May 3, 1879
The dogs, many of them old musk-ox hunters and with an appetite sharpened by hard work, and a diminishing ration, tugged like mad at their harnesses and hurried along at a rate that threatened a broken neck many a time over the rough gorges. We soon came upon them and dispatched ten, including calves.
The Long Sledge Journey Begins
...asdog meat was low, it was decided that the morrow should be used in securing as many as possible of these longhaired monsters.
On the morning of the 29th a heavy fog threatened to spoil our sport. We managed to get away at 8:30 A.M., with the two light sleds leading and all the dogs, as the thick clouds seemed to be lifting. At 11 o'clock in the forenoon, after we had been wandering around in the drifting mist, guiding our movements as much as possible by the wind, we came on the trail of some six or seven of the animals apparently not ten minutes old. Great fears were entertained that the musk-oxen had heard our approach and were now probably doing their level best to escape. The dogs were rapidly unhitched from the sled and from one to three given to each of the eleven men and boys present. Taking their harnesses in their hands or tying them in a slip noose around their waist, they started at once on the trail, leaving the sleds and a few dogs with two Innuit women. The dogs, many of them old musk-ox hunters and with an appetite sharpened by hard work, and a diminishing ration, tugged like mad at their harnesses and hurried along at a rate that threatened a broken neck many a time over the rough gorges. We soon came upon them and dispatched ten, including calves.
The musk-ox of the Arctic is about two-thirds the size of the American bison, but in appearance is nearly as large owing to immense heavy coat of long weeping willow-like hair that covers him down to the knees, as if he was carrying a load of black brush The musk-ox calves are readily captured by dogs. However, it is impossible to furnish them with proper nourishment to sustain life and I believe there are no cases on record where these most curious animals have been exhibited at a museum.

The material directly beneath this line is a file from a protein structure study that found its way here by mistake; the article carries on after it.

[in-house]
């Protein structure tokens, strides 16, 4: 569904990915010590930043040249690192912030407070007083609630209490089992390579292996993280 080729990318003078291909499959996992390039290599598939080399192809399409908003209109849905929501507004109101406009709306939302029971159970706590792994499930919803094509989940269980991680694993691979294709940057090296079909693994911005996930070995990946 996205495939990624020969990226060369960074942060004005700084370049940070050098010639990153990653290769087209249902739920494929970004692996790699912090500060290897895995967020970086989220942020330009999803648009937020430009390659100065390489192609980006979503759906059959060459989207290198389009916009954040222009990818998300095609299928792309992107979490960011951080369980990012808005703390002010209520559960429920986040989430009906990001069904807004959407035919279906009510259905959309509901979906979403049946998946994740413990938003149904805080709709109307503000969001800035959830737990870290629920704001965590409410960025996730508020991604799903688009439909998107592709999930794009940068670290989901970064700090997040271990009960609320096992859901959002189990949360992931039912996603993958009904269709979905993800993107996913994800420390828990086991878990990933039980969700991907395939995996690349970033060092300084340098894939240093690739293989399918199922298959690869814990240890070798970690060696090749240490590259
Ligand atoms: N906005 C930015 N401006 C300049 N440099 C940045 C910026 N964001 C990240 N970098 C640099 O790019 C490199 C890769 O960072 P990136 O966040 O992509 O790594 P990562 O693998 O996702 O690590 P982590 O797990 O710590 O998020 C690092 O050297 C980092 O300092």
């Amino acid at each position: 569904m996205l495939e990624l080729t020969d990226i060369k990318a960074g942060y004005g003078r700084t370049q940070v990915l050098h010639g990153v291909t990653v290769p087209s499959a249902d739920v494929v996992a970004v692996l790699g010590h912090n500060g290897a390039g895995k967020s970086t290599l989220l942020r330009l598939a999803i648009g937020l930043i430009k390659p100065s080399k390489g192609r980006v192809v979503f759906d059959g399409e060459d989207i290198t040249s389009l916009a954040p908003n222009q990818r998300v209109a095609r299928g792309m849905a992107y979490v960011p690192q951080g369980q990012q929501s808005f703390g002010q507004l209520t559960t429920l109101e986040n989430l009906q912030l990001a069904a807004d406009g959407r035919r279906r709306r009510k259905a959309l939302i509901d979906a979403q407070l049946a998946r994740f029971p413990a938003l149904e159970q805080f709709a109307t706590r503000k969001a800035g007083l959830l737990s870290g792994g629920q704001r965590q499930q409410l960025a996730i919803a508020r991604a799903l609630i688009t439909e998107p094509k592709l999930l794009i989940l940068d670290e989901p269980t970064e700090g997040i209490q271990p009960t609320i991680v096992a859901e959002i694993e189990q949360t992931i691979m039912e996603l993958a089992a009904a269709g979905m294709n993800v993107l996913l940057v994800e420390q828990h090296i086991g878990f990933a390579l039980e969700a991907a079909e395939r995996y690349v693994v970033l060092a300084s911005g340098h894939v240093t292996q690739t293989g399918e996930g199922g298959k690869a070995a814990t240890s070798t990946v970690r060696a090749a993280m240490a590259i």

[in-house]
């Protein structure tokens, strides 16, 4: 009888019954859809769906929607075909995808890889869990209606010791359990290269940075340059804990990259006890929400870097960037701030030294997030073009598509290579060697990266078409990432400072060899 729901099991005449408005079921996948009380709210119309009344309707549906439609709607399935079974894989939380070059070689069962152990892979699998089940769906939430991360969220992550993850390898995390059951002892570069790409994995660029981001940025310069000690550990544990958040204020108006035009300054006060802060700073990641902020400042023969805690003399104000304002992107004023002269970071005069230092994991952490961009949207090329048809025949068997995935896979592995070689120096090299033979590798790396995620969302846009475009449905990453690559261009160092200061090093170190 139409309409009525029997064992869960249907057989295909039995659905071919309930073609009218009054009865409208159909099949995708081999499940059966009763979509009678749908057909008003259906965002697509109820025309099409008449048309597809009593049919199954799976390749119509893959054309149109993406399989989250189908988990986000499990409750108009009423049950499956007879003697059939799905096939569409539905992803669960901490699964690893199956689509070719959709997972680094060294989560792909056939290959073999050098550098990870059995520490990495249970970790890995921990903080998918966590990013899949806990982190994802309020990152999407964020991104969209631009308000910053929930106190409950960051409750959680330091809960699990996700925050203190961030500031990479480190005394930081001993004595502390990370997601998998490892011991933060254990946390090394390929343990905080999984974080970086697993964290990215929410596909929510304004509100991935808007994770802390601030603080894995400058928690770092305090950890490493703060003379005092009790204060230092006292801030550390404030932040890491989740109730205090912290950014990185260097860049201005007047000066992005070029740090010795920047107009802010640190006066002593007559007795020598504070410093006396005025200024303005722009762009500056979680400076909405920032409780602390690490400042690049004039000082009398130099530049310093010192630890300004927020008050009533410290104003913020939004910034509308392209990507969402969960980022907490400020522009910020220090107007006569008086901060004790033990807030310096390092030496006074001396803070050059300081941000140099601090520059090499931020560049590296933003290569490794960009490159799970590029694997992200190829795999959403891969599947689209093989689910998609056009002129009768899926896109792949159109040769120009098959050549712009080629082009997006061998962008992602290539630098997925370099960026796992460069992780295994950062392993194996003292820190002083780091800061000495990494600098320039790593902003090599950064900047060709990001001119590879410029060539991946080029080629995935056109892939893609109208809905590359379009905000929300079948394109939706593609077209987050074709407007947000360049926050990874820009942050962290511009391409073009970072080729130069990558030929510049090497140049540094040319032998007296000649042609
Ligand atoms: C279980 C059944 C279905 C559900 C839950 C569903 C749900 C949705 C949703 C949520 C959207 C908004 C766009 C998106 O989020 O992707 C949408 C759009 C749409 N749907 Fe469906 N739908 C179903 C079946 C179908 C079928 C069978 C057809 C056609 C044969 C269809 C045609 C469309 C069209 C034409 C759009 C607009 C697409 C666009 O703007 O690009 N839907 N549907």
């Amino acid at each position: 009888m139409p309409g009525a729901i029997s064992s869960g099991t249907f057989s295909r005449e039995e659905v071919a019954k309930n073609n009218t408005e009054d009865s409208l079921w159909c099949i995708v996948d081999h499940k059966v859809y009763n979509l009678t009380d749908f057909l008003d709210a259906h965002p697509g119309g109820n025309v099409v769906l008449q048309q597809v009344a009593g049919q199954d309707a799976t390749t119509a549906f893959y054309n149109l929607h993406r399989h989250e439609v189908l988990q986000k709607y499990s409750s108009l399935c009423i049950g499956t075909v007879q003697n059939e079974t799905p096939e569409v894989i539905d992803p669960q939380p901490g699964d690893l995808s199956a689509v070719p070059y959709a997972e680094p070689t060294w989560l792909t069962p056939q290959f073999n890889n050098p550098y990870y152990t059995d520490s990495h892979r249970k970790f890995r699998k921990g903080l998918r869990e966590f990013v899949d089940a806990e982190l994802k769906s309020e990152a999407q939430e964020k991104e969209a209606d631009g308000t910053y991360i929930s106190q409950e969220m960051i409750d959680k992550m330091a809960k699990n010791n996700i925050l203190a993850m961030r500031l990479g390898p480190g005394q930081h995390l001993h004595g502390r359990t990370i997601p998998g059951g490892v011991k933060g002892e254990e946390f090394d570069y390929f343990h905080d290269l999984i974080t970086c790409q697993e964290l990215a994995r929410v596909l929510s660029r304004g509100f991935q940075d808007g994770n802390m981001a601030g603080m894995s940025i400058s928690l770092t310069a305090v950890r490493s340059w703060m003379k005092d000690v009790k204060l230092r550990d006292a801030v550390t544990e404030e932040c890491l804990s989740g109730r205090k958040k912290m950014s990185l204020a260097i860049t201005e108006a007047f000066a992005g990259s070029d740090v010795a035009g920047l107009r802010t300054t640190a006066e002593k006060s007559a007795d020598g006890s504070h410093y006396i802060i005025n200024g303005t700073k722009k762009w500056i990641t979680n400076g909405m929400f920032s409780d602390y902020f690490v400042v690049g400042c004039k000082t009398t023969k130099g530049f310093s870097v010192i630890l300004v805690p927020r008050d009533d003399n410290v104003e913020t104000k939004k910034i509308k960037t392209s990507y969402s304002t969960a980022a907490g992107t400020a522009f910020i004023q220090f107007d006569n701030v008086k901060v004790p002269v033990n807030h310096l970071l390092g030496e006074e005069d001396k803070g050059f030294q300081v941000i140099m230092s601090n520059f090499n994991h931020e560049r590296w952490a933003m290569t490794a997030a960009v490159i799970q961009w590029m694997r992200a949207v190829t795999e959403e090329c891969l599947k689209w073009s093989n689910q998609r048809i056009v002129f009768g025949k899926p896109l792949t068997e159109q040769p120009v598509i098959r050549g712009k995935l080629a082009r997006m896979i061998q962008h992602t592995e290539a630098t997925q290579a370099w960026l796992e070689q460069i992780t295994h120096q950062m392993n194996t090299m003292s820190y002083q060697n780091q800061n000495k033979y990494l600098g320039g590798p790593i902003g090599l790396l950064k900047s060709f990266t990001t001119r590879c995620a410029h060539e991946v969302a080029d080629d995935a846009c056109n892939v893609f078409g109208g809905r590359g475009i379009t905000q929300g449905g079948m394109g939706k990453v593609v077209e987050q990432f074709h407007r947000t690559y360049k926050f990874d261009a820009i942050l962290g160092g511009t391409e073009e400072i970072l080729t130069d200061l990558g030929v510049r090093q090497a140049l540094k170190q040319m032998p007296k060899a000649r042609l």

Again we were compelled to camp without water. The elevated country was getting quite sandy and destitute of the numerous lakes we had been accustomed to travel upon. The first two days of May, prophetic of the month, kept us snugly confined to our igloos while a fierce northwest storm raged without. On May 3rd we found a small lake which promised water and we were not disappointed, although we had to dig through the thick ice to a depth of eight feet and four inches. Reindeer were also getting scarcer through this apparently waterless country and but a few scattering ones were to be seen or secured. Our musk-ox meat came in a very fortunate nick of time.